Freelance vs In-house – Casey Hald

I’ve done both working freelance full time, and worked in-house for both a corporate work environment and a design agency. This is really for the designer who has just graduated (or in my case, left) design school—and pondering either working for themselves full time, or working in-house for a design agency.

After the second night of being up until around 3am, I’m now seeing a dim gleam of light, glowing in between the window shades of my office.

I did it again. I had stayed up all night, the entire night, coding a project.

After the realization kicks in, I am now aware of the empty cans of energy drinks (including a giant can of Four Loko, regrettably). Also, scattered throughout my desk were wrappers of granola bars, m&ms, & crumbs from whatever food I hastily ate while coding one of the four contracts I agreed to take on as a freelance designer & developer. My neck is starting to feel the strain of holding up my giant head (By the way, I’m not touting about the size of my brain. I’m being literal — I wear size XL hats.), and my hands were still working off the buzz / energy fix I had whipped up for myself while writing lines and lines of code throughout the night.

Through the weird decision to drink a questionable energy & alcoholic concoction, and coding through a haze of energy, fatigue, stress and a drunken appreciation for all things metal & angry music on my playlist, I had submitted the final loop of php that would finish the website, thus, completing the contract. Although, this being one of the biggest projects of my freelance career at the time, I was not prepared for the fight that would ensue through the court systems, and an eventual settlement, just so that I could simply get paid for the work I slaved over for the last 3 months.

Rent was due. Car loan was due. A dose of sanity was due.

I was probably out of, fucking, dog food.

Since I took this contract as a priority — also thinking this would increase my status as a web designer, I neglected the other small time contracts I had also committed to that month. Now that I knew I wasn’t getting paid anytime soon for “The Big One,” I had to make frantic phone calls and emails throughout the week to either extend deadlines, or get on my hands and knees so-to-speak for an advance for the other projects I took on. This, in turn, lead to more hazy morning glow through the window shades, and other questionable witch brews of diabolical energy drinks & alcohol.

The middle of 2010 was not a great year for me.

ANYWAY. Being a freelance designer or developer can be amazing. But a lot of the times, it is hard work just to simply get paid.

I’m not kidding. If you’re a soft spoken designer, and the idea of having a go-to lawyer and having funds set aside for things like court fees and emergency, “oh shit” money scary, than being a freelance designer probably isn’t for you. If you’re scared of confronting people over the phone, or even showing up at their place of business with an unpaid invoice, being a freelance designer probably isn’t for you. If you have social anxiety disorder, and you find the idea of meeting up with a lot of strangers at a design meet up to promote yourself, dreading the idea of interacting with strange humans that stir up conversations starting with, “It’s like Facebook, but…” Being a freelance designer probably isn’t for you.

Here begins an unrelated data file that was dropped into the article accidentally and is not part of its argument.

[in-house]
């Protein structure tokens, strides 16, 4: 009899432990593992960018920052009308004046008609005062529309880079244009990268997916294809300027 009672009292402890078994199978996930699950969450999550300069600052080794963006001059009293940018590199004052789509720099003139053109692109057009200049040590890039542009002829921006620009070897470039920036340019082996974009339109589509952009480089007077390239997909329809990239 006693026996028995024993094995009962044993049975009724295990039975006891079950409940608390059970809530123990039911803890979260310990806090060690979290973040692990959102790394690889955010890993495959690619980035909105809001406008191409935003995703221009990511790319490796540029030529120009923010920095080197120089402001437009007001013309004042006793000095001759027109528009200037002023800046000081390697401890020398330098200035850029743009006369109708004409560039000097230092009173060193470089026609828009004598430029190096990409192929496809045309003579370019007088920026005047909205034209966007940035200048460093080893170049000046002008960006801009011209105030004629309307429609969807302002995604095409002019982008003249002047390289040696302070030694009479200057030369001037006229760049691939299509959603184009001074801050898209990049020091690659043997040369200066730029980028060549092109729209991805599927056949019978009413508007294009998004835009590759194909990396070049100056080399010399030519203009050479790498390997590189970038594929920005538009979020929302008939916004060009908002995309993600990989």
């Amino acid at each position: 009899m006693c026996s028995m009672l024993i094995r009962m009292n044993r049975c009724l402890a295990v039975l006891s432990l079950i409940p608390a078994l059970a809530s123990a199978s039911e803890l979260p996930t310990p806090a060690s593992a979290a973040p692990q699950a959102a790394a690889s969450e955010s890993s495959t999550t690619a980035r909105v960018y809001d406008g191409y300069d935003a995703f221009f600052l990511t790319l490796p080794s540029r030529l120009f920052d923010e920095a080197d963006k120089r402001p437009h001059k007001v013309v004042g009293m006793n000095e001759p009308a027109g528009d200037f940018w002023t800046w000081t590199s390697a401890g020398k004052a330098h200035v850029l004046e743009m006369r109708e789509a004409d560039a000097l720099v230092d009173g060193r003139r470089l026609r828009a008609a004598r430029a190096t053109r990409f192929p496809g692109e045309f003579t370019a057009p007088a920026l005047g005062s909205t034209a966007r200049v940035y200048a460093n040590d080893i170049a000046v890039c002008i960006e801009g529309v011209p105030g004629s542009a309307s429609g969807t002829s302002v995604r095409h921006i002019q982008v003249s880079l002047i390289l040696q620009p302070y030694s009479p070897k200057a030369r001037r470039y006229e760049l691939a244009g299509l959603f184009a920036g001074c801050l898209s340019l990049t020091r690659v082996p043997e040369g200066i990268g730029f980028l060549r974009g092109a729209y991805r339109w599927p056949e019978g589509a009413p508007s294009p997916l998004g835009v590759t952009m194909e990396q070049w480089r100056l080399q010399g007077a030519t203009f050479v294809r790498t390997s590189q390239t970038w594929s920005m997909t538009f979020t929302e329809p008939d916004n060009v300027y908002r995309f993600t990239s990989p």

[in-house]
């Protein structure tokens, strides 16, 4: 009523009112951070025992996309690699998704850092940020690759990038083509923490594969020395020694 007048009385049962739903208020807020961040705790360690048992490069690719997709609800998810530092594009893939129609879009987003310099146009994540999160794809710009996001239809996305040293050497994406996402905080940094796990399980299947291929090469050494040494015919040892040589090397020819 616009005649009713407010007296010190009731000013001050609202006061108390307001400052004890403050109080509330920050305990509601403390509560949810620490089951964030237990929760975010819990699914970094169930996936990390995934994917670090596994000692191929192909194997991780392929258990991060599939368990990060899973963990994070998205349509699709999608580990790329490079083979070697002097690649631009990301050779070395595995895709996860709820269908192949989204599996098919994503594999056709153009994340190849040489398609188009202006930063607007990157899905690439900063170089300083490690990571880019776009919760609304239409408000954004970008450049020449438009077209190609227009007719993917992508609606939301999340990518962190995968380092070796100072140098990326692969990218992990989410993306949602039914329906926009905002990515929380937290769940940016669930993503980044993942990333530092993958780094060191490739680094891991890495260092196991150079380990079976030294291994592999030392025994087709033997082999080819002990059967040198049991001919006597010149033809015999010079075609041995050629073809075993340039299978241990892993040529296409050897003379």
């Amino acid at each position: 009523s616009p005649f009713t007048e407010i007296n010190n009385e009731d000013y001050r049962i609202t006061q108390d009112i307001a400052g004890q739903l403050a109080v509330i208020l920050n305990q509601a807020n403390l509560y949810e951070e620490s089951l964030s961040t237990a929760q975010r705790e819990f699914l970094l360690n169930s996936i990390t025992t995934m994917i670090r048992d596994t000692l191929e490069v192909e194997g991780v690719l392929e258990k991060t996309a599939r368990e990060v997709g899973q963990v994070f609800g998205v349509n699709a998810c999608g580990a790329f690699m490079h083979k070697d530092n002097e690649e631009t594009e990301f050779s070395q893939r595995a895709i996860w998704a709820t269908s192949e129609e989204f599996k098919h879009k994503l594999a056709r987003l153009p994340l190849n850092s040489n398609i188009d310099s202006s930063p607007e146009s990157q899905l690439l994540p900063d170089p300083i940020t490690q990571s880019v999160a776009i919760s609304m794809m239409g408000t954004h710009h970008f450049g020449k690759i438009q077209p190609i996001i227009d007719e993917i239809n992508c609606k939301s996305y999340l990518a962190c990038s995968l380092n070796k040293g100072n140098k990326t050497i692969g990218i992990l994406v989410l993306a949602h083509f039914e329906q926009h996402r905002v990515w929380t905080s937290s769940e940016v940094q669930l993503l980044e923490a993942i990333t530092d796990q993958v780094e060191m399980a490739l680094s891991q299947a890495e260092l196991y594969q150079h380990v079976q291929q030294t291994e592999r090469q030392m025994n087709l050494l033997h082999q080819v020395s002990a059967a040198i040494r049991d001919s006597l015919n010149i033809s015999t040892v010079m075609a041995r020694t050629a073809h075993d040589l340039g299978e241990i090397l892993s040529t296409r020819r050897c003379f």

Working 100% freelance means you can work as hard as you want, so you can have free time for as long as you wish. What people who work freelance sometimes won’t tell you is that you’re never not working. What I mean by this is, say you’ve wrapped up your latest project in a pretty bow. If you don’t have a solid structure in which you get paid (either half up front, or hourly wage that comes in weekly,) there is no guarantee that your contactee will actually make an effort to pay you. You could be working, sweat blood and tears to make their product picture perfect, and if your payment structure hasn’t already contractually has been set in stone, you could be looking at potential courtime down the road.

I realize this is a subjective experience, and for you, being a freelance designer was all candy and unicorns, good for you. But, for a lot of designers, being a freelance has dramatic ups and downs.

Some months were fantastic. I would get contracts that would actually pay me up front. Some projects came in small and one at a time, either from churches or schools that needed custom WordPress sites. I even got a project from a driving school that needed me to program an entire course / test system that the student would be able to do at least 80% of their class online. Some projects I would be able to complete near the beginning of the week, and spend the remainder of the week doing whatever I liked. I got to rub elbows online with designer hot shots, meet interesting and engaging people at design meetups to promote myself and get new contracts, and generally get to tell “The Man” what-for.

The good months were great, and the bad months were shitty and terrifying.

Being a freelance designer was something I had no control over. At the time I was working for a design agency that the majority of income that came in were projects for the current governator, Arnold Schwarzenegger. We also got work for different political propositions at the time. Our primary contractees were the republican party, so a lot of the color red was required for our designs and print work. It was a great gig for me at the time. I had just come from working at a local t.v station, doing satisfying, yet, to me, underpaid work. This opportunity came in the form as a referral, and it was something I couldn’t pass up.